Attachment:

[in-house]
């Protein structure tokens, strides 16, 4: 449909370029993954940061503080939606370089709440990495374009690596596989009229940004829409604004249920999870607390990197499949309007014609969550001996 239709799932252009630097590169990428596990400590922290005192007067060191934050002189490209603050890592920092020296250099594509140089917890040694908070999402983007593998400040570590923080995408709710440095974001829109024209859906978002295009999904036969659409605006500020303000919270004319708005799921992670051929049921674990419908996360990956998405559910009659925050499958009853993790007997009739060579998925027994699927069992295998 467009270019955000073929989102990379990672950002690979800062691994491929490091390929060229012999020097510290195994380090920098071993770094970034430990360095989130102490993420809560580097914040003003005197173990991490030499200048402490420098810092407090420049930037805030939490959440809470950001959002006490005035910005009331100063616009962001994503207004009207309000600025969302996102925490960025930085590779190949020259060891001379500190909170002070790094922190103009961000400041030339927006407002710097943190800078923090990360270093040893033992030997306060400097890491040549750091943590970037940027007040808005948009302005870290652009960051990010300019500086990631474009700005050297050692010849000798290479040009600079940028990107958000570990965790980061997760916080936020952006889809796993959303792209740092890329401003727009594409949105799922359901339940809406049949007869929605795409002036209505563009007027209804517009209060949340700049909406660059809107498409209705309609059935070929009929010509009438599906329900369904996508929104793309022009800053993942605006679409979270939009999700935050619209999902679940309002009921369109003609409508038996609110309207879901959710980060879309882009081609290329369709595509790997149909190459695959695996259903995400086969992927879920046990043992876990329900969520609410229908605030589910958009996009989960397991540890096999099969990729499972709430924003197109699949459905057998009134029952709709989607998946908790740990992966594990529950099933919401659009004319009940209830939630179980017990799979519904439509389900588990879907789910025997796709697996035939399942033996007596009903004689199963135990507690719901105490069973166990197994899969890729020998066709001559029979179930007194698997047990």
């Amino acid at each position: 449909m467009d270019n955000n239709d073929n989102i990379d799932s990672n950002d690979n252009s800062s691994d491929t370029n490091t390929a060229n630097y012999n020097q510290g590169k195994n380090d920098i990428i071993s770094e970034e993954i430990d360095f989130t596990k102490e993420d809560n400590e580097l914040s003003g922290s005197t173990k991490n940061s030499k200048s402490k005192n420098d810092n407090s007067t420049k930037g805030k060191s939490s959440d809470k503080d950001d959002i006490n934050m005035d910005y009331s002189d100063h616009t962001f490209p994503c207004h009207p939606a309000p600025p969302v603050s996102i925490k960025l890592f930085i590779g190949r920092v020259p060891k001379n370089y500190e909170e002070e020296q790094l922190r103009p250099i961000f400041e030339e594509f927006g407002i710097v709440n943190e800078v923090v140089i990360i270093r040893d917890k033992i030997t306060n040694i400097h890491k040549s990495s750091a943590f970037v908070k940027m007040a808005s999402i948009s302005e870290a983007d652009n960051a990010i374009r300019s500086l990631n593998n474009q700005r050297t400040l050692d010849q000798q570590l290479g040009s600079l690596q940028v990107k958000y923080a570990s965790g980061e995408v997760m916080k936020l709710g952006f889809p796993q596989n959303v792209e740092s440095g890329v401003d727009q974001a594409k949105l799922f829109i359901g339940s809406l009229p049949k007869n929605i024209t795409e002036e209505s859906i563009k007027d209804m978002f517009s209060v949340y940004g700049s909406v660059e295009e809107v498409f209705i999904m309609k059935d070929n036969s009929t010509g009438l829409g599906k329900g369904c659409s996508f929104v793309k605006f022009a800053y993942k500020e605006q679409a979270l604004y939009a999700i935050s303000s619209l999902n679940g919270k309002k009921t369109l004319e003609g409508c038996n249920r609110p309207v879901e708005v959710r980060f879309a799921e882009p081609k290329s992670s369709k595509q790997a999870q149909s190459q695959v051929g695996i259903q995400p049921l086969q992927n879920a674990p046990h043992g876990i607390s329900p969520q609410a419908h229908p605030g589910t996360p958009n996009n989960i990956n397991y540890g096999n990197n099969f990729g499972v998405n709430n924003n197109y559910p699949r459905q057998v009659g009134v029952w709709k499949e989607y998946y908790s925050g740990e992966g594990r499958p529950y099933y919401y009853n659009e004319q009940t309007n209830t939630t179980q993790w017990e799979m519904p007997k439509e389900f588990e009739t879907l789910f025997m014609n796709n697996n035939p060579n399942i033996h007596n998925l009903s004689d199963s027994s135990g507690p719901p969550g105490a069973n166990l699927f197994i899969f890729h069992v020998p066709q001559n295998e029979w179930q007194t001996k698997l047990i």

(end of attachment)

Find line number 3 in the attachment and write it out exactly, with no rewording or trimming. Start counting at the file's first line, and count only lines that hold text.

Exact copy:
């Amino acid at each position: 449909m467009d270019n955000n239709d073929n989102i990379d799932s990672n950002d690979n252009s800062s691994d491929t370029n490091t390929a060229n630097y012999n020097q510290g590169k195994n380090d920098i990428i071993s770094e970034e993954i430990d360095f989130t596990k102490e993420d809560n400590e580097l914040s003003g922290s005197t173990k991490n940061s030499k200048s402490k005192n420098d810092n407090s007067t420049k930037g805030k060191s939490s959440d809470k503080d950001d959002i006490n934050m005035d910005y009331s002189d100063h616009t962001f490209p994503c207004h009207p939606a309000p600025p969302v603050s996102i925490k960025l890592f930085i590779g190949r920092v020259p060891k001379n370089y500190e909170e002070e020296q790094l922190r103009p250099i961000f400041e030339e594509f927006g407002i710097v709440n943190e800078v923090v140089i990360i270093r040893d917890k033992i030997t306060n040694i400097h890491k040549s990495s750091a943590f970037v908070k940027m007040a808005s999402i948009s302005e870290a983007d652009n960051a990010i374009r300019s500086l990631n593998n474009q700005r050297t400040l050692d010849q000798q570590l290479g040009s600079l690596q940028v990107k958000y923080a570990s965790g980061e995408v997760m916080k936020l709710g952006f889809p796993q596989n959303v792209e740092s440095g890329v401003d727009q974001a594409k949105l799922f829109i359901g339940s809406l009229p049949k007869n929605i024209t795409e002036e209505s859906i563009k007027d209804m978002f517009s209060v949340y940004g700049s909406v660059e295009e809107v498409f209705i999904m309609k059935d070929n036969s009929t010509g009438l829409g599906k329900g369904c659409s996508f929104v793309k605006f022009a800053y993942k500020e605006q679409a979270l604004y939009a999700i935050s303000s619209l999902n679940g919270k309002k009921t369109l004319e003609g409508c038996n249920r609110p309207v879901e708005v959710r980060f879309a799921e882009p081609k290329s992670s369709k595509q790997a999870q149909s190459q695959v051929g695996i259903q995400p049921l086969q992927n879920a674990p046990h043992g876990i607390s329900p969520q609410a419908h229908p605030g589910t996360p958009n996009n989960i990956n397991y540890g096999n990197n099969f990729g499972v998405n709430n924003n197109y559910p699949r459905q057998v009659g009134v029952w709709k499949e989607y998946y908790s925050g740990e992966g594990r499958p529950y099933y919401y009853n659009e004319q009940t309007n209830t939630t179980q993790w017990e799979m519904p007997k439509e389900f588990e009739t879907l789910f025997m014609n796709n697996n035939p060579n399942i033996h007596n998925l009903s004689d199963s027994s135990g507690p719901p969550g105490a069973n166990l699927f197994i899969f890729h069992v020998p066709q001559n295998e029979w179930q007194t001996k698997l047990i």